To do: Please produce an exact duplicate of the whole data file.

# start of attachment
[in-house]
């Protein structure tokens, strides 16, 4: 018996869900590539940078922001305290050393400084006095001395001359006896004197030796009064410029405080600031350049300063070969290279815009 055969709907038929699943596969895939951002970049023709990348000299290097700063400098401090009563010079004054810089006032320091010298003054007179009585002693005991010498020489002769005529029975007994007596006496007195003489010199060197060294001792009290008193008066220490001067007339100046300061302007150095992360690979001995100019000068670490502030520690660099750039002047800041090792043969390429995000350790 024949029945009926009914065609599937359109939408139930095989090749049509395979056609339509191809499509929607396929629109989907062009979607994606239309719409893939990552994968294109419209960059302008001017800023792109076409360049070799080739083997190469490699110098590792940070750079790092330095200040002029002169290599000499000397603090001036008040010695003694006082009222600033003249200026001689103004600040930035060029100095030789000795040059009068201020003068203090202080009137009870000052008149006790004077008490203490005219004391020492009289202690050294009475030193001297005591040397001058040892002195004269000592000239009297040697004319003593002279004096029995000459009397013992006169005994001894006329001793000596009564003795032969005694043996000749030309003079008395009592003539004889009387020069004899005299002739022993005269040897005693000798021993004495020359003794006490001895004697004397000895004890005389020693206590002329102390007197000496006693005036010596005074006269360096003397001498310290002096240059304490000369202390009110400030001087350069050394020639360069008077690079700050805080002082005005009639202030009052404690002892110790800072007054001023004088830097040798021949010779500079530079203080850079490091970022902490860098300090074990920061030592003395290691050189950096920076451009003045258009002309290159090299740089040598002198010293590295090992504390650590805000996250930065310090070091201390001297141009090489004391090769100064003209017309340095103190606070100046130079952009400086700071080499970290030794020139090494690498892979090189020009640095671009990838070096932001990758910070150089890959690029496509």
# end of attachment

[in-house]
């Protein structure tokens, strides 16, 4: 018996869900590539940078922001305290050393400084006095001395001359006896004197030796009064410029405080600031350049300063070969290279815009 055969709907038929699943596969895939951002970049023709990348000299290097700063400098401090009563010079004054810089006032320091010298003054007179009585002693005991010498020489002769005529029975007994007596006496007195003489010199060197060294001792009290008193008066220490001067007339100046300061302007150095992360690979001995100019000068670490502030520690660099750039002047800041090792043969390429995000350790 024949029945009926009914065609599937359109939408139930095989090749049509395979056609339509191809499509929607396929629109989907062009979607994606239309719409893939990552994968294109419209960059302008001017800023792109076409360049070799080739083997190469490699110098590792940070750079790092330095200040002029002169290599000499000397603090001036008040010695003694006082009222600033003249200026001689103004600040930035060029100095030789000795040059009068201020003068203090202080009137009870000052008149006790004077008490203490005219004391020492009289202690050294009475030193001297005591040397001058040892002195004269000592000239009297040697004319003593002279004096029995000459009397013992006169005994001894006329001793000596009564003795032969005694043996000749030309003079008395009592003539004889009387020069004899005299002739022993005269040897005693000798021993004495020359003794006490001895004697004397000895004890005389020693206590002329102390007197000496006693005036010596005074006269360096003397001498310290002096240059304490000369202390009110400030001087350069050394020639360069008077690079700050805080002082005005009639202030009052404690002892110790800072007054001023004088830097040798021949010779500079530079203080850079490091970022902490860098300090074990920061030592003395290691050189950096920076451009003045258009002309290159090299740089040598002198010293590295090992504390650590805000996250930065310090070091201390001297141009090489004391090769100064003209017309340095103190606070100046130079952009400086700071080499970290030794020139090494690498892979090189020009640095671009990838070096932001990758910070150089890959690029496509």